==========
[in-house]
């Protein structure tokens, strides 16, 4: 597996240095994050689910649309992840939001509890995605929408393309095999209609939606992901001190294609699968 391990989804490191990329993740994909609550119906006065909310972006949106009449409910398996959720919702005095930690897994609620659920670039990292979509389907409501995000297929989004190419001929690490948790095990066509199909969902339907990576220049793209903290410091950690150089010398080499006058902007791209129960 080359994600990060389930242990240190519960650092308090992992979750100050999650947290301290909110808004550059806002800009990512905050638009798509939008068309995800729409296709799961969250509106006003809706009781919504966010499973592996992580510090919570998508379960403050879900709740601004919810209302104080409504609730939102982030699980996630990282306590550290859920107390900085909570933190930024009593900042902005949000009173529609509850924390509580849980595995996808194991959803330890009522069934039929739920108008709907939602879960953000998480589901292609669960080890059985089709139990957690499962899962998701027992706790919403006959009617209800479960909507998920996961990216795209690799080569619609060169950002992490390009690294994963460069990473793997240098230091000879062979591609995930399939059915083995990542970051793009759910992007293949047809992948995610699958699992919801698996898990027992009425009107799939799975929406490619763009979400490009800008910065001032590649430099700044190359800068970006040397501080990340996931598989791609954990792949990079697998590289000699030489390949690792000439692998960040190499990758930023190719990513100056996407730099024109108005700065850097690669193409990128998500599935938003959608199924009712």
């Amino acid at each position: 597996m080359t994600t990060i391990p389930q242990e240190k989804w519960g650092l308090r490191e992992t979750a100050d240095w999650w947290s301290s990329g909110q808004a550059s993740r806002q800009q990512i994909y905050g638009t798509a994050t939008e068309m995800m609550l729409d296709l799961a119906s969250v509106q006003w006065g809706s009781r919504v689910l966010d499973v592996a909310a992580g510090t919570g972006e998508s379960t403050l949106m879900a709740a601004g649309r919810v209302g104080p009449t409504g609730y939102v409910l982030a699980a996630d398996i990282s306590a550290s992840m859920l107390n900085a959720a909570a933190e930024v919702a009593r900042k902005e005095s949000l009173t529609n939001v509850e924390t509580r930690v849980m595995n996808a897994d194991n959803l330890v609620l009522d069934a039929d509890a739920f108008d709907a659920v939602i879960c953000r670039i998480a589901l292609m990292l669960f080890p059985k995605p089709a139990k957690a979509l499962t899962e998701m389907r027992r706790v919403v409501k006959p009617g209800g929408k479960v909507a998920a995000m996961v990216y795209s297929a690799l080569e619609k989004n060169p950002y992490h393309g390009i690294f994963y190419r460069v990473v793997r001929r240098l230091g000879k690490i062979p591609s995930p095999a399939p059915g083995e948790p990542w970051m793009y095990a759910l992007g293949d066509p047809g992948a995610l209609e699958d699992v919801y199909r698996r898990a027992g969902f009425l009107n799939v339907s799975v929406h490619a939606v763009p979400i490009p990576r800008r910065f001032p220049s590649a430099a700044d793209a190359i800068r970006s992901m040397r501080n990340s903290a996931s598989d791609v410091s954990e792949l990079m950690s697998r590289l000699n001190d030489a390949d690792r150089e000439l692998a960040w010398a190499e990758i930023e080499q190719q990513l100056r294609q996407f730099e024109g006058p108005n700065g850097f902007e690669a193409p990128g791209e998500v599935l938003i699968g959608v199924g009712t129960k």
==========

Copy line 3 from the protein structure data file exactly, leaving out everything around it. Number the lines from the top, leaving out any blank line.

């Amino acid at each position: 597996m080359t994600t990060i391990p389930q242990e240190k989804w519960g650092l308090r490191e992992t979750a100050d240095w999650w947290s301290s990329g909110q808004a550059s993740r806002q800009q990512i994909y905050g638009t798509a994050t939008e068309m995800m609550l729409d296709l799961a119906s969250v509106q006003w006065g809706s009781r919504v689910l966010d499973v592996a909310a992580g510090t919570g972006e998508s379960t403050l949106m879900a709740a601004g649309r919810v209302g104080p009449t409504g609730y939102v409910l982030a699980a996630d398996i990282s306590a550290s992840m859920l107390n900085a959720a909570a933190e930024v919702a009593r900042k902005e005095s949000l009173t529609n939001v509850e924390t509580r930690v849980m595995n996808a897994d194991n959803l330890v609620l009522d069934a039929d509890a739920f108008d709907a659920v939602i879960c953000r670039i998480a589901l292609m990292l669960f080890p059985k995605p089709a139990k957690a979509l499962t899962e998701m389907r027992r706790v919403v409501k006959p009617g209800g929408k479960v909507a998920a995000m996961v990216y795209s297929a690799l080569e619609k989004n060169p950002y992490h393309g390009i690294f994963y190419r460069v990473v793997r001929r240098l230091g000879k690490i062979p591609s995930p095999a399939p059915g083995e948790p990542w970051m793009y095990a759910l992007g293949d066509p047809g992948a995610l209609e699958d699992v919801y199909r698996r898990a027992g969902f009425l009107n799939v339907s799975v929406h490619a939606v763009p979400i490009p990576r800008r910065f001032p220049s590649a430099a700044d793209a190359i800068r970006s992901m040397r501080n990340s903290a996931s598989d791609v410091s954990e792949l990079m950690s697998r590289l000699n001190d030489a390949d690792r150089e000439l692998a960040w010398a190499e990758i930023e080499q190719q990513l100056r294609q996407f730099e024109g006058p108005n700065g850097f902007e690669a193409p990128g791209e998500v599935l938003i699968g959608v199924g009712t129960k």